The cells harvested from culture plates were collected by centrifugation at 500 g for 5 min at 4 °C. The cells were then resuspended in diethyl pyrocarbonate (DEPC)-treated buffer A (20 mm Tris/HCl, pH 7.9, 1.5 mm MCl2, 10 mm KCl, 0.5 mm dithiothreitol, 0.2 mm phenylmethanesulfonyl fluoride) for 10 min on ice, and centrifuged at 3500 g for 5 min. The supernatant was subjected to phenol/chloroform extraction, followed by LiCl precipitation of cytoplasmic mRNA by incubating for 1 h at −80 °C. The mRNA was washed with DEPC-treated 70% ethanol, air dried, and resuspended in DEPC-treated water .
For preparation of protein extract, cells were incubated with whole cell extract buffer (50 mm Tris/HCI, pH 8.0, 150 mm NaCl, 5 mm EDTA, 0.05% NP-40, 0.2 mm phenylmethanesulfonyl fluoride, 1× protease inhibitors) for 20 min on ice, and centrifuged at 10 000 g for 10 min. The supernatant containing the whole cell protein extract was stored at −80 °C until further analysis.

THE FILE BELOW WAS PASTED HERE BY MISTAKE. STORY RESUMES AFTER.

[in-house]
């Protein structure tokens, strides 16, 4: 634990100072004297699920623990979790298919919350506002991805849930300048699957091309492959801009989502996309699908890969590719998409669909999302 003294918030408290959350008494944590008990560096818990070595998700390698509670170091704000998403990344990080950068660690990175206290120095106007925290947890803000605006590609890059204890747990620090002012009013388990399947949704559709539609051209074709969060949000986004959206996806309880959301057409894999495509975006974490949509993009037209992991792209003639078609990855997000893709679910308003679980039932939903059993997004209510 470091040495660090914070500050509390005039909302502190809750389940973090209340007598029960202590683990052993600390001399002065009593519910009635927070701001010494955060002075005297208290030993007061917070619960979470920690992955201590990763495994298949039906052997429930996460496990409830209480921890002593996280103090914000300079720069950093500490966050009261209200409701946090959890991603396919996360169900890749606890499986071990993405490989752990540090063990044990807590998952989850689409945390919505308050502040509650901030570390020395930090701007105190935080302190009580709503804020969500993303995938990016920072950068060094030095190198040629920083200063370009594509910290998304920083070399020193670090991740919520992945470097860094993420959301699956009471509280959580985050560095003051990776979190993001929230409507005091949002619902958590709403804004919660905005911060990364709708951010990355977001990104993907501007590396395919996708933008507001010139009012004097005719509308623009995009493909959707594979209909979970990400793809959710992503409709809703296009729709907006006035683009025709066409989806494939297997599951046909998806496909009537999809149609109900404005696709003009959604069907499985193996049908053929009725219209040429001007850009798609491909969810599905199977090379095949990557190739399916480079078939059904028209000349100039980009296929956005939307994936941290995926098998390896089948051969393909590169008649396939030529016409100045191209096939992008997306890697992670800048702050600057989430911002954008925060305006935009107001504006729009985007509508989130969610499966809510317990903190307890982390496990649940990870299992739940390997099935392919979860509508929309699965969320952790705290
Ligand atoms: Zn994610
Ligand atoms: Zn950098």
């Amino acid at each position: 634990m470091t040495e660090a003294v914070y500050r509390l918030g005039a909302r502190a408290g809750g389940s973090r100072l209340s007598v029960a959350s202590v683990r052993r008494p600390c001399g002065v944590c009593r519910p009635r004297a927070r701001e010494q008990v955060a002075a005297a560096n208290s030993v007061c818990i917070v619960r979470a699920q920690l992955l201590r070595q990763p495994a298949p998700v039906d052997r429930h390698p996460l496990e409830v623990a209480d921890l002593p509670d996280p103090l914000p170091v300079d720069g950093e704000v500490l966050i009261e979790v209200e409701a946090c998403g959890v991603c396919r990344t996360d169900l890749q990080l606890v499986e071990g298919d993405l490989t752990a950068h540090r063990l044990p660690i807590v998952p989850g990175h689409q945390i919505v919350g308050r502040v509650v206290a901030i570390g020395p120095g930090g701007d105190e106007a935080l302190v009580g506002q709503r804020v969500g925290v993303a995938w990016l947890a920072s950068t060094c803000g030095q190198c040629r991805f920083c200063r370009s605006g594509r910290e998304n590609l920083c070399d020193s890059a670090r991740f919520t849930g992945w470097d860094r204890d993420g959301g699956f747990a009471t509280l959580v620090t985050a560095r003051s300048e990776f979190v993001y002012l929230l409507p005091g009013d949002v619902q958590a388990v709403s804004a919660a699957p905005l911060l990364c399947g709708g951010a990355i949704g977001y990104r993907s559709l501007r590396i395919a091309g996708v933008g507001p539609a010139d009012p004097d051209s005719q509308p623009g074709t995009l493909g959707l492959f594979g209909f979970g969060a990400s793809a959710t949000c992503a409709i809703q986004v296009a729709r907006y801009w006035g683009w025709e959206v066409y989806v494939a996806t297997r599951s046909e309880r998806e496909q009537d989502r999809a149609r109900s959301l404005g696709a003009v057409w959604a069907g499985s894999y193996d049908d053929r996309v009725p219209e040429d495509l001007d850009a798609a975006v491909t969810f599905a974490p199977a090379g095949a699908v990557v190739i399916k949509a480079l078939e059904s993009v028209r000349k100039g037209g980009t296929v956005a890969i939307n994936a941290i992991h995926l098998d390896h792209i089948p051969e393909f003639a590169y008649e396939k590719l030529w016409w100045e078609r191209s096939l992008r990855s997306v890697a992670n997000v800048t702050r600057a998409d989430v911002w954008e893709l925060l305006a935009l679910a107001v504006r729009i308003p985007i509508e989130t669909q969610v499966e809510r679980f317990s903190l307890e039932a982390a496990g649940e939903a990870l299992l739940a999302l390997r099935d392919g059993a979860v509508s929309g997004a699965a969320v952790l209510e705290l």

RT-PCR and western blot analysis
The first cDNA was synthesized in a 25 μL reaction volume containing 500 ng of RNA, 2.4 μm oligo(dT) (Promega, Madison, WI, USA), 100 units of Moloney murine leukemia virus reverse transcriptase, 1× first-strand buffer (Promega), 100 μm each of dATP, dGTP, dCTP, and dTTP (Invitrogen, Carlsbad, CA, USA), 1 mm dithiothreitol, and 20 units of RNaseOut (Invitrogen). The cDNA was diluted to 100 μL, and 5 μL of the diluted cDNA was used for PCR performed with the gene-specific primer pairs described in Table 1. The PCR program consisted of 30 cycles of 94 °C for 30 s, 60 °C for 30 s, and 72 °C for 45 s, with a final extension at 72 °C for 5 min. Each of the experiments was repeated three times. The normality of the data was analyzed by using t-tests, and ANOVAs were performed at a 5% level of significance.